New York Times columnist, John Tierney wrote the following op-ed piece that appeared in the Saturday, May 27, 2006 edition of the paper.
Tierney takes such a "on the street" approach to the controversial subject of immigration that I am reprinting his essay in its entirety. Some of what he says and reports disturbs me, especially in regard to the assumptions being made about the wages of those with jobs in our bulging service sector. People who work should reasonably expect to earn a living wage. But that is likely a discussion for a future post.
Tierney's thoughts and those reported here deserve our attention. Tell me what you think. One thing is for sure, the immigration challenge is not going away in this nation or in our major urban areas.
A link to the essay is also provided at the end of this post.
No Más Immigrants, No More Care?
By JOHN TIERNEY
Fauna Kane is a Republican in Southern California. Oddly enough, she is not furious about immigration.
She is not sporting the latest fashion statement, the yellow "No más!" button that Republican legislators wore at the state Capitol on Thursday night to welcome President Vicente Fox of Mexico. She has not been calling radio shows to denounce the traitors in the U.S. Senate who voted to liberalize immigration.
At age 95, Mrs. Kane takes the long view. When she hears members of the House opposing a guest-worker program and vowing to slow the flow of immigrants, she wonders what lawmakers are contemplating for their old age.
"Maybe the congressmen think their pensions are so good they'll be able to buy whatever they want when they're old," she says. "But if we didn't have foreigners, we wouldn't have anybody taking care of us."
Mrs. Kane has a room in Holiday Villa, an assisted-living home in Santa Monica with two dozen nurse's aides, cooks, housekeepers and other workers born in Mexico, El Salvador, Belize and the Philippines. The only native-born Americans are the director and one assistant.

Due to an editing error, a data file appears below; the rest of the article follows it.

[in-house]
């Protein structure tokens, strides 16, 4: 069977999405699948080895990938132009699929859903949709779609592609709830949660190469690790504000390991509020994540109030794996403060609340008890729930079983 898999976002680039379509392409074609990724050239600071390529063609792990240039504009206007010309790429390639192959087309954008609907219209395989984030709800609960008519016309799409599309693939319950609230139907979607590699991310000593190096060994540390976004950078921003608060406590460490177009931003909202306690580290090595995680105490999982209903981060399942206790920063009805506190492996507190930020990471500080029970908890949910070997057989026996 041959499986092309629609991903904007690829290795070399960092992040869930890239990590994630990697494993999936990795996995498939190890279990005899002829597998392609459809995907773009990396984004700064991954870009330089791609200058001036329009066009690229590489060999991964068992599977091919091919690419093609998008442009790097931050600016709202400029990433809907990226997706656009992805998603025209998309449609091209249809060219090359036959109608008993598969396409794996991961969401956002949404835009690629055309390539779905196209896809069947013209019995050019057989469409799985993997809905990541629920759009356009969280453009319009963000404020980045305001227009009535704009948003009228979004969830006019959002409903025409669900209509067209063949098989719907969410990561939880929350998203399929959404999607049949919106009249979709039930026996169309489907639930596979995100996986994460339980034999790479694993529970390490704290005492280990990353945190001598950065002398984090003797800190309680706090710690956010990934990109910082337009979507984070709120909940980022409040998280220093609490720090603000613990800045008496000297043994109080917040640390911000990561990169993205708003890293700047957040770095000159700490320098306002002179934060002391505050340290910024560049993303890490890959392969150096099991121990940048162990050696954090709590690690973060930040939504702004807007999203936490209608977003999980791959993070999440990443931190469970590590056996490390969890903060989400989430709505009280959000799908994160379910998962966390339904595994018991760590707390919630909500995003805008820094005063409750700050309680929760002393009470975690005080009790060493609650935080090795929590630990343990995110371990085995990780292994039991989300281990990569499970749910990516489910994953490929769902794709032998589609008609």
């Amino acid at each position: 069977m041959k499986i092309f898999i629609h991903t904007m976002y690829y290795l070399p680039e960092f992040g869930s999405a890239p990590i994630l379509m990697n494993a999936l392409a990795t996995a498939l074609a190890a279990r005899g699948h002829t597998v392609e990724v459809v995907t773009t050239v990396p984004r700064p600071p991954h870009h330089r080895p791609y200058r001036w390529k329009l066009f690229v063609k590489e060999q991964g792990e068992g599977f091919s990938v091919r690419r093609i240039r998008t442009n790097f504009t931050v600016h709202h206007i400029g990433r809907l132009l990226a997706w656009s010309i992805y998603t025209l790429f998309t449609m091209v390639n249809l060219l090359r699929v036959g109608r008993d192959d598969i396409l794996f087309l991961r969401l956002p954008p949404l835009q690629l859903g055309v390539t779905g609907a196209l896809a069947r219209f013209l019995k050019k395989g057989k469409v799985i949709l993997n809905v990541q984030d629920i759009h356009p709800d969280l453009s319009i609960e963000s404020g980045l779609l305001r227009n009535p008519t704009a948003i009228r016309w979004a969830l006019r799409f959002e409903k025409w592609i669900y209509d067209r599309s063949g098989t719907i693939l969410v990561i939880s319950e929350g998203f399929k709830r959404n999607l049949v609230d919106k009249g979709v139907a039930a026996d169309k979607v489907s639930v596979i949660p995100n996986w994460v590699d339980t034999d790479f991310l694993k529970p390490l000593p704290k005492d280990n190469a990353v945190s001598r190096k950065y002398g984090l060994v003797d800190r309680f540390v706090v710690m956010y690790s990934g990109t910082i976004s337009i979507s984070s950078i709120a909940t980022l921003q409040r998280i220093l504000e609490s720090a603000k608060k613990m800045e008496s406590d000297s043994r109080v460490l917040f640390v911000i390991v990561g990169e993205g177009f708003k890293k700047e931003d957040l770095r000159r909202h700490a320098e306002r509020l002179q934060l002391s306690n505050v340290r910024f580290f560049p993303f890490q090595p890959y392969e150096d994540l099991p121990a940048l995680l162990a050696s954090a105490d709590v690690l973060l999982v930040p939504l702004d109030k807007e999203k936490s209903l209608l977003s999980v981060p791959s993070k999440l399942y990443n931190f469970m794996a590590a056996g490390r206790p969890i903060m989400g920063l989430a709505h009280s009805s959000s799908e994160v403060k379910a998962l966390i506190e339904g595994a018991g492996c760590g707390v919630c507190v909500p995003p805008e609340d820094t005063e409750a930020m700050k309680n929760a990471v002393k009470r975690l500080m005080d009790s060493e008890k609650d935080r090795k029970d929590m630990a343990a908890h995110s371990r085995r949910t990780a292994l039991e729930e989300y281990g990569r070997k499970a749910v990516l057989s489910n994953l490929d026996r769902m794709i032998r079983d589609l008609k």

"I'm the minority here," says the director, Mary Ann Anderson. "We depend on immigrants — legal immigrants — to provide care, and we're going to need more and more of them as the baby boomers age."
This is not the perspective of members of Congress up for re-election. They've focused on the immediate costs of immigration for city and state governments in border states like California, which do indeed foot the bill for providing services to low-income immigrants and education for their children.
But immigrants' children have a habit of growing up to become workers — and workers will be in demand as the baby boomers retire. The boomers haven't taken the traditional precaution for old age, which is to have lots of children.
The fertility rate of native-born Americans in many states, including California, has fallen to near or below the replacement rate, as it has in European countries that are struggling to support their aging populations. Worried European leaders have been trying to reverse the decline by offering subsidies to parents, like the hefty payments announced this month by President Vladimir Putin of Russia.
But America is in better shape than Europe. Its population is still growing robustly, partly because of the arrival of adult immigrants, and partly because immigrants don't have to be bribed to have children. Their higher fertility rate helps offset the natives', bringing the overall national rate just about up to the replacement level.
Some "no más" natives complain that the country can't absorb immigrants the way it once could. But these natives also expect Social Security and Medicare to sustain them during their retirement. Now that birthrates are low and retirees are living so long, America needs immigrants more than ever.
If there were a moratorium on legal immigration, the Social Security deficit would rise by nearly a third over the next 50 years, according to Stuart Anderson of the National Foundation for American Policy. Even illegal immigrants help the system's finances, because when they give employers bogus Social Security numbers, the taxes paid on their behalf end up in the trust fund.
With fewer immigrants, we'd have to either raise taxes or cut retiree benefits. And who would do the work they're now doing?
It's been argued that they could be replaced by paying higher wages to natives or by automating the jobs. But those higher salaries would be a serious strain on public agencies as well as on retired baby boomers with fixed incomes. And there are a lot of jobs that can't be done by robots, like caring for the elderly residents at Holiday Villa.
"If it weren't for the help from the people here, I think I'd be a bag lady," Mrs. Kane says. "I have people I can call in an emergency, but you can't count on your friends or family for little things like opening a tube of toothpaste or getting you to the doctor."
As the population ages, it's going to get harder to find young people to do those jobs unless the Republicans in the House go along with the Senate's plan to add legal immigrants. But Mrs. Kane can understand why those Republicans aren't worried about their golden years.
"They're not thinking ahead, but nobody does," she says. "I never thought this would happen to me. You think the good Lord's going to take care of you."
Copyright 2006 The New York Times Company